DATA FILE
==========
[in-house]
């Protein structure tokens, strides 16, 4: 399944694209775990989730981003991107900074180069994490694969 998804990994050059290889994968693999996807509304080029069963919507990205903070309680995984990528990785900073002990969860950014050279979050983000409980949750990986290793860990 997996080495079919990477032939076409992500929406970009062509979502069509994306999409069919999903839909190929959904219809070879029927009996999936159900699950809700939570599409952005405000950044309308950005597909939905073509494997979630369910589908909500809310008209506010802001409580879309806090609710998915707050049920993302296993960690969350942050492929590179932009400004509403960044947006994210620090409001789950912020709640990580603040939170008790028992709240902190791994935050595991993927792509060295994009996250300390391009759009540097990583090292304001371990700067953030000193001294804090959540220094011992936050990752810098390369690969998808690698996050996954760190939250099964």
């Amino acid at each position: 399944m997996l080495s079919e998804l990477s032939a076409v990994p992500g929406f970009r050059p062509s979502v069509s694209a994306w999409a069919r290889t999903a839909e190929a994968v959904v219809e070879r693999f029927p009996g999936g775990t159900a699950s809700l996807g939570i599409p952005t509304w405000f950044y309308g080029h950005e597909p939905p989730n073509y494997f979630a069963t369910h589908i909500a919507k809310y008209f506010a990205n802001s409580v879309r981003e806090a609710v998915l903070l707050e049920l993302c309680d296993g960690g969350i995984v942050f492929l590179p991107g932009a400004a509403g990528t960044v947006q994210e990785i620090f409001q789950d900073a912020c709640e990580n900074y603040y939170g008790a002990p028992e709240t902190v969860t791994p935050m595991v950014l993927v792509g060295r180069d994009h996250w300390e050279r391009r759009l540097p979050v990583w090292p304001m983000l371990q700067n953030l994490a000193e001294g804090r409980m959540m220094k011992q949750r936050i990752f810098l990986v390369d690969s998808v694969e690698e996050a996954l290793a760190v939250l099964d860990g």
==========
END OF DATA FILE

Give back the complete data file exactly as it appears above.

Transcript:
[in-house]
């Protein structure tokens, strides 16, 4: 399944694209775990989730981003991107900074180069994490694969 998804990994050059290889994968693999996807509304080029069963919507990205903070309680995984990528990785900073002990969860950014050279979050983000409980949750990986290793860990 997996080495079919990477032939076409992500929406970009062509979502069509994306999409069919999903839909190929959904219809070879029927009996999936159900699950809700939570599409952005405000950044309308950005597909939905073509494997979630369910589908909500809310008209506010802001409580879309806090609710998915707050049920993302296993960690969350942050492929590179932009400004509403960044947006994210620090409001789950912020709640990580603040939170008790028992709240902190791994935050595991993927792509060295994009996250300390391009759009540097990583090292304001371990700067953030000193001294804090959540220094011992936050990752810098390369690969998808690698996050996954760190939250099964």
């Amino acid at each position: 399944m997996l080495s079919e998804l990477s032939a076409v990994p992500g929406f970009r050059p062509s979502v069509s694209a994306w999409a069919r290889t999903a839909e190929a994968v959904v219809e070879r693999f029927p009996g999936g775990t159900a699950s809700l996807g939570i599409p952005t509304w405000f950044y309308g080029h950005e597909p939905p989730n073509y494997f979630a069963t369910h589908i909500a919507k809310y008209f506010a990205n802001s409580v879309r981003e806090a609710v998915l903070l707050e049920l993302c309680d296993g960690g969350i995984v942050f492929l590179p991107g932009a400004a509403g990528t960044v947006q994210e990785i620090f409001q789950d900073a912020c709640e990580n900074y603040y939170g008790a002990p028992e709240t902190v969860t791994p935050m595991v950014l993927v792509g060295r180069d994009h996250w300390e050279r391009r759009l540097p979050v990583w090292p304001m983000l371990q700067n953030l994490a000193e001294g804090r409980m959540m220094k011992q949750r936050i990752f810098l990986v390369d690969s998808v694969e690698e996050a996954l290793a760190v939250l099964d860990g």